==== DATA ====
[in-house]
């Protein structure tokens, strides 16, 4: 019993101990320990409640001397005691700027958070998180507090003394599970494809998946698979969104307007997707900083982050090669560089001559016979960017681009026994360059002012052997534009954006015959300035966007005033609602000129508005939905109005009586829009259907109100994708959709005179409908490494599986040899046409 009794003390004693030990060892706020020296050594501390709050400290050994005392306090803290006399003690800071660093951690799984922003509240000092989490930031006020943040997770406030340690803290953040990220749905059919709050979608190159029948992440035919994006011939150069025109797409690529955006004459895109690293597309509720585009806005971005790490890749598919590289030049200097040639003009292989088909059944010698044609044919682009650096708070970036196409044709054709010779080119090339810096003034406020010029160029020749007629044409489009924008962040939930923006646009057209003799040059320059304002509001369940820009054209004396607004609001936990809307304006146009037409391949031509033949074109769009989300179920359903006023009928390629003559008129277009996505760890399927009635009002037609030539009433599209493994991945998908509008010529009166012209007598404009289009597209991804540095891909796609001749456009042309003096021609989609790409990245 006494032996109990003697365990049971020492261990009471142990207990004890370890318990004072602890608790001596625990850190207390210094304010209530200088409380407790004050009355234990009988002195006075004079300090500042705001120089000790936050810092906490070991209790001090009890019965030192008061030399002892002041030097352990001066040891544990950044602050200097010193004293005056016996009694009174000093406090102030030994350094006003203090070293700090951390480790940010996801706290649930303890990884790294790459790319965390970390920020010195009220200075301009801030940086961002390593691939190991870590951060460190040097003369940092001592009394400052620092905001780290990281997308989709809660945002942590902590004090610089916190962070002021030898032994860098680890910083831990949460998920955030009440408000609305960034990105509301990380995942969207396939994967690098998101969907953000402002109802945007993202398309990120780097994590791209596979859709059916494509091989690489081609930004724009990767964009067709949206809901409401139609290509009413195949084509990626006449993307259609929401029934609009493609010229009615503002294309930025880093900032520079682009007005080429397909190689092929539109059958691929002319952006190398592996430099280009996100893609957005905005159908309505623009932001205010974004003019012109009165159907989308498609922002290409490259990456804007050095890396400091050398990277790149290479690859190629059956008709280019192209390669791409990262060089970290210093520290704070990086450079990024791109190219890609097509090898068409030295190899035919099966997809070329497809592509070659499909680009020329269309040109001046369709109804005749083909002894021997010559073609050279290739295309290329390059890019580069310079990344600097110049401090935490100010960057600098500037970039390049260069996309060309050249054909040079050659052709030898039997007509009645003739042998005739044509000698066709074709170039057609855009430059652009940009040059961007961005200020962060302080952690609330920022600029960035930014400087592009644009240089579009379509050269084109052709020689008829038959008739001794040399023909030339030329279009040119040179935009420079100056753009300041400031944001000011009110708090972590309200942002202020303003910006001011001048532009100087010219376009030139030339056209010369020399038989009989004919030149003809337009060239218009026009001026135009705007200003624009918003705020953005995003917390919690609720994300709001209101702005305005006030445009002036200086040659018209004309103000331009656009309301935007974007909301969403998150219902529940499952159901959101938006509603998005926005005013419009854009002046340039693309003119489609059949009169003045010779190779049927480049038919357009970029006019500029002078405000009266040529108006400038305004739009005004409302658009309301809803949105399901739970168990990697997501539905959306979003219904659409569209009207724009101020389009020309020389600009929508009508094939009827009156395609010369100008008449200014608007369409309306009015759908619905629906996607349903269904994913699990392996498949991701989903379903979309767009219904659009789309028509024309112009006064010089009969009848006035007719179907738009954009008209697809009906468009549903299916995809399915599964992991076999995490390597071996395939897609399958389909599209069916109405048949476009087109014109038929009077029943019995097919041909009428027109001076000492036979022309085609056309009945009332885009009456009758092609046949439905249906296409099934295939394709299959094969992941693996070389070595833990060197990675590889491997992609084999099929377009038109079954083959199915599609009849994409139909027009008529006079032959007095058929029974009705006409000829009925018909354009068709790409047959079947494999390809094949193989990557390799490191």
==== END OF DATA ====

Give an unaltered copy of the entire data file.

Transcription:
[in-house]
């Protein structure tokens, strides 16, 4: 019993101990320990409640001397005691700027958070998180507090003394599970494809998946698979969104307007997707900083982050090669560089001559016979960017681009026994360059002012052997534009954006015959300035966007005033609602000129508005939905109005009586829009259907109100994708959709005179409908490494599986040899046409 009794003390004693030990060892706020020296050594501390709050400290050994005392306090803290006399003690800071660093951690799984922003509240000092989490930031006020943040997770406030340690803290953040990220749905059919709050979608190159029948992440035919994006011939150069025109797409690529955006004459895109690293597309509720585009806005971005790490890749598919590289030049200097040639003009292989088909059944010698044609044919682009650096708070970036196409044709054709010779080119090339810096003034406020010029160029020749007629044409489009924008962040939930923006646009057209003799040059320059304002509001369940820009054209004396607004609001936990809307304006146009037409391949031509033949074109769009989300179920359903006023009928390629003559008129277009996505760890399927009635009002037609030539009433599209493994991945998908509008010529009166012209007598404009289009597209991804540095891909796609001749456009042309003096021609989609790409990245 006494032996109990003697365990049971020492261990009471142990207990004890370890318990004072602890608790001596625990850190207390210094304010209530200088409380407790004050009355234990009988002195006075004079300090500042705001120089000790936050810092906490070991209790001090009890019965030192008061030399002892002041030097352990001066040891544990950044602050200097010193004293005056016996009694009174000093406090102030030994350094006003203090070293700090951390480790940010996801706290649930303890990884790294790459790319965390970390920020010195009220200075301009801030940086961002390593691939190991870590951060460190040097003369940092001592009394400052620092905001780290990281997308989709809660945002942590902590004090610089916190962070002021030898032994860098680890910083831990949460998920955030009440408000609305960034990105509301990380995942969207396939994967690098998101969907953000402002109802945007993202398309990120780097994590791209596979859709059916494509091989690489081609930004724009990767964009067709949206809901409401139609290509009413195949084509990626006449993307259609929401029934609009493609010229009615503002294309930025880093900032520079682009007005080429397909190689092929539109059958691929002319952006190398592996430099280009996100893609957005905005159908309505623009932001205010974004003019012109009165159907989308498609922002290409490259990456804007050095890396400091050398990277790149290479690859190629059956008709280019192209390669791409990262060089970290210093520290704070990086450079990024791109190219890609097509090898068409030295190899035919099966997809070329497809592509070659499909680009020329269309040109001046369709109804005749083909002894021997010559073609050279290739295309290329390059890019580069310079990344600097110049401090935490100010960057600098500037970039390049260069996309060309050249054909040079050659052709030898039997007509009645003739042998005739044509000698066709074709170039057609855009430059652009940009040059961007961005200020962060302080952690609330920022600029960035930014400087592009644009240089579009379509050269084109052709020689008829038959008739001794040399023909030339030329279009040119040179935009420079100056753009300041400031944001000011009110708090972590309200942002202020303003910006001011001048532009100087010219376009030139030339056209010369020399038989009989004919030149003809337009060239218009026009001026135009705007200003624009918003705020953005995003917390919690609720994300709001209101702005305005006030445009002036200086040659018209004309103000331009656009309301935007974007909301969403998150219902529940499952159901959101938006509603998005926005005013419009854009002046340039693309003119489609059949009169003045010779190779049927480049038919357009970029006019500029002078405000009266040529108006400038305004739009005004409302658009309301809803949105399901739970168990990697997501539905959306979003219904659409569209009207724009101020389009020309020389600009929508009508094939009827009156395609010369100008008449200014608007369409309306009015759908619905629906996607349903269904994913699990392996498949991701989903379903979309767009219904659009789309028509024309112009006064010089009969009848006035007719179907738009954009008209697809009906468009549903299916995809399915599964992991076999995490390597071996395939897609399958389909599209069916109405048949476009087109014109038929009077029943019995097919041909009428027109001076000492036979022309085609056309009945009332885009009456009758092609046949439905249906296409099934295939394709299959094969992941693996070389070595833990060197990675590889491997992609084999099929377009038109079954083959199915599609009849994409139909027009008529006079032959007095058929029974009705006409000829009925018909354009068709790409047959079947494999390809094949193989990557390799490191």